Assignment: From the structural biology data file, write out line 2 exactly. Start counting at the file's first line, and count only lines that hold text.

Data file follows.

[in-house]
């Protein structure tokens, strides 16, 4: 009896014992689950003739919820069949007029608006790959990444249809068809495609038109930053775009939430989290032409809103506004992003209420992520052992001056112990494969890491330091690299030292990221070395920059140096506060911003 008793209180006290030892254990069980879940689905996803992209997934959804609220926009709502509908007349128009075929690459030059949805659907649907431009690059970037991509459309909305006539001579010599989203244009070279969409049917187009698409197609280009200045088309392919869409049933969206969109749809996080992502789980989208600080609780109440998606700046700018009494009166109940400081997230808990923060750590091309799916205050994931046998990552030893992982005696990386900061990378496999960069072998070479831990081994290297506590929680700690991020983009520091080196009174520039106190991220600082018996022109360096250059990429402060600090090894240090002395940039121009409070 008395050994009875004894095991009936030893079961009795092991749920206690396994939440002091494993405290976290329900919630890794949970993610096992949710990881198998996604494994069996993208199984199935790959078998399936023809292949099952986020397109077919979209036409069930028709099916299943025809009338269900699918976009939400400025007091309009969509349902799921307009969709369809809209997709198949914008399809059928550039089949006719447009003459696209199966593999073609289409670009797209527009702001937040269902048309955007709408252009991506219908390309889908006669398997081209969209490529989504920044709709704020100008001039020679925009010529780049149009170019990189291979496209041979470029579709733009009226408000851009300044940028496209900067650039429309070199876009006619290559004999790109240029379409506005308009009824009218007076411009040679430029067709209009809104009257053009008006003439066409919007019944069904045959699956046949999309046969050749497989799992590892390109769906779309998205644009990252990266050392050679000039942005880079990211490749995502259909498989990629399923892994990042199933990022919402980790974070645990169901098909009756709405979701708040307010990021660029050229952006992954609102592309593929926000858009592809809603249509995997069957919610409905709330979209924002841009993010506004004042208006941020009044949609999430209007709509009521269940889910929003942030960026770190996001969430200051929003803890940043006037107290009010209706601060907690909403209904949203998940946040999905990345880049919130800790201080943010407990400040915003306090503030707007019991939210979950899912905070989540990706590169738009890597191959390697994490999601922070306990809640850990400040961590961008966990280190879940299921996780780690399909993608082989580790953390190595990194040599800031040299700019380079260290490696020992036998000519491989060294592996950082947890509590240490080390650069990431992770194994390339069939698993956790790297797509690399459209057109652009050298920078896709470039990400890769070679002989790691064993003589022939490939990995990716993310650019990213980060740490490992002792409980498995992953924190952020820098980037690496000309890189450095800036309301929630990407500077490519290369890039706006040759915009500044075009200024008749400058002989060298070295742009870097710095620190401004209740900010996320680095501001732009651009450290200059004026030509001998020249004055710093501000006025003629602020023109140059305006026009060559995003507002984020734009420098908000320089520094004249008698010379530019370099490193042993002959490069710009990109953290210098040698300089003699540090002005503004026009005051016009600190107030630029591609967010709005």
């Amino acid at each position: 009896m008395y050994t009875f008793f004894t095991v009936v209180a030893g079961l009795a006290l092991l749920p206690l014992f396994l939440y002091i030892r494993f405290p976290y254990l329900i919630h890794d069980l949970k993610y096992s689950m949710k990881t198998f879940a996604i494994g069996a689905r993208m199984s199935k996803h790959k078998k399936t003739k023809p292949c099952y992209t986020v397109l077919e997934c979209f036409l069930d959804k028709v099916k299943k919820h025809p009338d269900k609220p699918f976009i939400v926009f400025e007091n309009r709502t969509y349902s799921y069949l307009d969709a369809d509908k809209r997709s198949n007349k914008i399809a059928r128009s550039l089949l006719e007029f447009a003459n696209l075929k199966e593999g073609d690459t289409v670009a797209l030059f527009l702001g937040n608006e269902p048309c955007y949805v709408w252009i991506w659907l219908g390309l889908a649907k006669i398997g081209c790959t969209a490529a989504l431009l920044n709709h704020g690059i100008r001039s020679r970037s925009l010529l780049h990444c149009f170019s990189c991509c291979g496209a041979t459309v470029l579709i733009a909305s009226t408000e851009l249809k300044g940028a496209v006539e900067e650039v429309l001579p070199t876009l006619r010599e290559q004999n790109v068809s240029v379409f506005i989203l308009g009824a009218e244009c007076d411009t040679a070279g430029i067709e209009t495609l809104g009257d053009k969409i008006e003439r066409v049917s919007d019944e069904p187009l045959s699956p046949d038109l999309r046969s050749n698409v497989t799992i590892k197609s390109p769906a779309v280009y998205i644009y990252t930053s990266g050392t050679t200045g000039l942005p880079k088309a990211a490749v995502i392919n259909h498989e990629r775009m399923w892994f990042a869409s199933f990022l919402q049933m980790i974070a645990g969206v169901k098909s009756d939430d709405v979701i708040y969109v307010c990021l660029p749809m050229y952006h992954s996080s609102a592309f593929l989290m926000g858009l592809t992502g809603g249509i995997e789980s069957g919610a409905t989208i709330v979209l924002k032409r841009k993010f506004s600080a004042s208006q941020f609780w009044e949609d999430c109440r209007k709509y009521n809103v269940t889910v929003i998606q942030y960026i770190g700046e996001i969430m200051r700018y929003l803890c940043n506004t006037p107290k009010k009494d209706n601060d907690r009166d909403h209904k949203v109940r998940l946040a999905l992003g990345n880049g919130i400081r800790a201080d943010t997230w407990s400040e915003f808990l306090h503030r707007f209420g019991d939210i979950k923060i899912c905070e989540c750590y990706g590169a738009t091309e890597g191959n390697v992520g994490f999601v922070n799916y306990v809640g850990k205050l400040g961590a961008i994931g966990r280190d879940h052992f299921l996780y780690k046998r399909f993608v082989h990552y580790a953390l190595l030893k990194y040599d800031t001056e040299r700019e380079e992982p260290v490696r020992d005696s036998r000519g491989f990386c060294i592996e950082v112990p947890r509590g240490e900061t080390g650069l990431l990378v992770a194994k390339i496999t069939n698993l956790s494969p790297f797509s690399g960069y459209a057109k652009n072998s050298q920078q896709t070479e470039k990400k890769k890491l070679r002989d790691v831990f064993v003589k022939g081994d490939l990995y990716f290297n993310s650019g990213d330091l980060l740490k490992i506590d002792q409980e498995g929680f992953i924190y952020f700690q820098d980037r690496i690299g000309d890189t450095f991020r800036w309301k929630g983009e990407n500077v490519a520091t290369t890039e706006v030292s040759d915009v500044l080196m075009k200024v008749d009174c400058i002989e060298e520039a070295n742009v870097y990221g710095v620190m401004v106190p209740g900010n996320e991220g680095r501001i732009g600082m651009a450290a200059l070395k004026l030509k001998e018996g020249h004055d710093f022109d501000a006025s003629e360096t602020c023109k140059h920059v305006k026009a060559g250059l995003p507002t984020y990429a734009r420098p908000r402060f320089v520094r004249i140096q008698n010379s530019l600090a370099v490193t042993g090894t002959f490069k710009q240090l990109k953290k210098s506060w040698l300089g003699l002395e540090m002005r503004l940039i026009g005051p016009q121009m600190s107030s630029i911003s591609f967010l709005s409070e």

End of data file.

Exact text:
């Protein structure tokens, strides 16, 4: 009896014992689950003739919820069949007029608006790959990444249809068809495609038109930053775009939430989290032409809103506004992003209420992520052992001056112990494969890491330091690299030292990221070395920059140096506060911003 008793209180006290030892254990069980879940689905996803992209997934959804609220926009709502509908007349128009075929690459030059949805659907649907431009690059970037991509459309909305006539001579010599989203244009070279969409049917187009698409197609280009200045088309392919869409049933969206969109749809996080992502789980989208600080609780109440998606700046700018009494009166109940400081997230808990923060750590091309799916205050994931046998990552030893992982005696990386900061990378496999960069072998070479831990081994290297506590929680700690991020983009520091080196009174520039106190991220600082018996022109360096250059990429402060600090090894240090002395940039121009409070 008395050994009875004894095991009936030893079961009795092991749920206690396994939440002091494993405290976290329900919630890794949970993610096992949710990881198998996604494994069996993208199984199935790959078998399936023809292949099952986020397109077919979209036409069930028709099916299943025809009338269900699918976009939400400025007091309009969509349902799921307009969709369809809209997709198949914008399809059928550039089949006719447009003459696209199966593999073609289409670009797209527009702001937040269902048309955007709408252009991506219908390309889908006669398997081209969209490529989504920044709709704020100008001039020679925009010529780049149009170019990189291979496209041979470029579709733009009226408000851009300044940028496209900067650039429309070199876009006619290559004999790109240029379409506005308009009824009218007076411009040679430029067709209009809104009257053009008006003439066409919007019944069904045959699956046949999309046969050749497989799992590892390109769906779309998205644009990252990266050392050679000039942005880079990211490749995502259909498989990629399923892994990042199933990022919402980790974070645990169901098909009756709405979701708040307010990021660029050229952006992954609102592309593929926000858009592809809603249509995997069957919610409905709330979209924002841009993010506004004042208006941020009044949609999430209007709509009521269940889910929003942030960026770190996001969430200051929003803890940043006037107290009010209706601060907690909403209904949203998940946040999905990345880049919130800790201080943010407990400040915003306090503030707007019991939210979950899912905070989540990706590169738009890597191959390697994490999601922070306990809640850990400040961590961008966990280190879940299921996780780690399909993608082989580790953390190595990194040599800031040299700019380079260290490696020992036998000519491989060294592996950082947890509590240490080390650069990431992770194994390339069939698993956790790297797509690399459209057109652009050298920078896709470039990400890769070679002989790691064993003589022939490939990995990716993310650019990213980060740490490992002792409980498995992953924190952020820098980037690496000309890189450095800036309301929630990407500077490519290369890039706006040759915009500044075009200024008749400058002989060298070295742009870097710095620190401004209740900010996320680095501001732009651009450290200059004026030509001998020249004055710093501000006025003629602020023109140059305006026009060559995003507002984020734009420098908000320089520094004249008698010379530019370099490193042993002959490069710009990109953290210098040698300089003699540090002005503004026009005051016009600190107030630029591609967010709005």